From Locomotrix: Selected Poetry and Prose of Amelia Rosselli, A Bilingual Edition
Edited and Translated by Jennifer Scappettone
Da Palermo ’63 (1963)
Poesia dedicata a Spatola
Il mare ha delle punte bianche ch’io non conosco e il tempo, che bravo
si dimena bravo nelle mie braccia, corrompo docilmente—
e sottile si lamenta per i dolori al ginocchio a me toccàti.
Senza livore io ti ricordo un immenso girono di gioia
ma tu dimentichi la vera sapienza. Se la notte è una
veraconda scematura io rivorrei giocare con le belle
dolci signore che t’insegnavana che il dare o il vero, non
Sentnedo morire la dolce tirannia io ti richiamo
sirena volenterosa—ma il viso disfatto di un chiaro prevedere
altre colpe e docili obbedienze mi promuove cretine
Gravi disgrazie sollecitano.
Il vero è una morte intera.
From Palermo ’63 (1963)
Poem dedicated to Spatola
The sea has white points that I don’t know and tempo, so good
it wags good in my embrace, I corrupt sweetly—
and slight it laments the aches at the knee touched to me.
Without spite I remind you of an immense day of joy
but you forget true knowledge. If the night is a
trueful abature I would like again to play with the sweet
belles mister who taught you that giving or the true, is
Sensing sweet tyranny die I recall you,
eager siren—but the face stripped of a lucid prediction
of other faults and docile submissions promotes idiot
hopes in me.
Grave misfortunes solicit.
The truth is a death entire.
The Academy of American Poets recently announced Jennifer Scappettone as winner of the 2012 Raiziss/de Palchi Book Prize for Locomotrix: Selected Poetry and Prose of Amelia Rosselli, an excerpt of which appears above. The collection is the first to bring together a selection of work in both English and Italian by Rosselli, one of the most important postwar European poets—a musician, musicologist, and self-defined “poet of research”—whose trilingual body of work fused the confessional sensibilities and eruditely broken-lyricism of John Berryman with the formal experimentation of Ezra Pound, and a troubadour’s flourish that extends from Dante to the French moderns. The $10,000 award is given every other year for the translation into English of a significant work of modern Itali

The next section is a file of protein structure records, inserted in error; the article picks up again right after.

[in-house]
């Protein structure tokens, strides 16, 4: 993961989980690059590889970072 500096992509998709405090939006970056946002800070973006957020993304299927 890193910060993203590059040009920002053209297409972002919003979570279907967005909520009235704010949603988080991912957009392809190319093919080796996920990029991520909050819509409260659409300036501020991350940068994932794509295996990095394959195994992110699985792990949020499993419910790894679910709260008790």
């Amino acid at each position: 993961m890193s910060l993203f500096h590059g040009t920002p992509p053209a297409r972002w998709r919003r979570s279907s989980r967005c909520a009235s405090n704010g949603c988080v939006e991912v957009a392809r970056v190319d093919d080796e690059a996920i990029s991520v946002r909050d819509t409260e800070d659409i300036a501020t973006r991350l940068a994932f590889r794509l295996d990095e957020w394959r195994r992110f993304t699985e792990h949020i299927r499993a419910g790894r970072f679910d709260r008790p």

Rainer Werner Fassbinder (1945–82), hard-living, frenetic (libertine, bourgeois-scourging) New German filmmaker would have turned sixty-seven today, had he survived even into his forties. Strong-armed by the influence of Brechtian theater and Jean-Luc Godard’s Weekend (1967), Fassbinder went on to direct forty films and made-for-television performances—though like the Frenchman L. J. M. Daguerre and the American John Waters (puppet theater), Fassbinder’s background was the stage, and it showed. His early work is marked by a static camera and dialogue not conceivably of this world; he goes on the record in a piece later reprinted for Cineaste, where he states:
“I would like to build a house with my films. Some are the cellars, others the walls, still others the windows. But I hope in the end it will be a house.”
To watch a Fassbinder film is to participate, if only through mediation, in the tailwinds of the director’s cultural persona, his bad-boy whipping-up of a post-fascist, prejudicial German zeitgeist. To cogently locate him politically, and to infer his contributions to post-war, avant-garde cinema nearly three decades after his death, is a bit trickier.
Coincidentally, it was almost thirty-eight years ago to the day that Fassbinder’s Martha premiered on German television. Martha was the film Fassbinder completed immediately prior to Ali: Fear Eats the Soul (perhaps his most acclaimed production), though it was initially released in the aftermath of that film’s successes. Shot entirely on 16mm, and dealing with typical themes for the director (the fascist undertones of traditional family structures, physical and emotional paralysis, sadism, hysteria, dead cats, obsession, exceedingly banal-yet-mortified facial expressions), it was Martha‘s DVD-release in 2004 that first allowed the film to reach many American audiences.
Never one to shy away from controversy, longtime critic and blogger Jonathan Rosenbaum took on the film—and Fassbinder—in “Martha: Fassbinder’s Uneasy Testament,” featured in his 2010 collection Goodbye Cinema, Hello Cinephilia: Film Culture in Transition, which collects some of Rosenbaum’s most discriminating pieces from the past four decades, including several like this one, which focus on newly circulating releases and other developments of the digital age. An excerpt follows below.
Part of my reluctance to join the Fassbinder bandwagon in the ’70s was that I couldn’t accept without qualms the critical industry’s interpretation of his work as left-wing and subversive—an interpretation that was intricately bound up with the rediscovery of Douglas Sirk’s ’50s Hollywood movies by Fassbind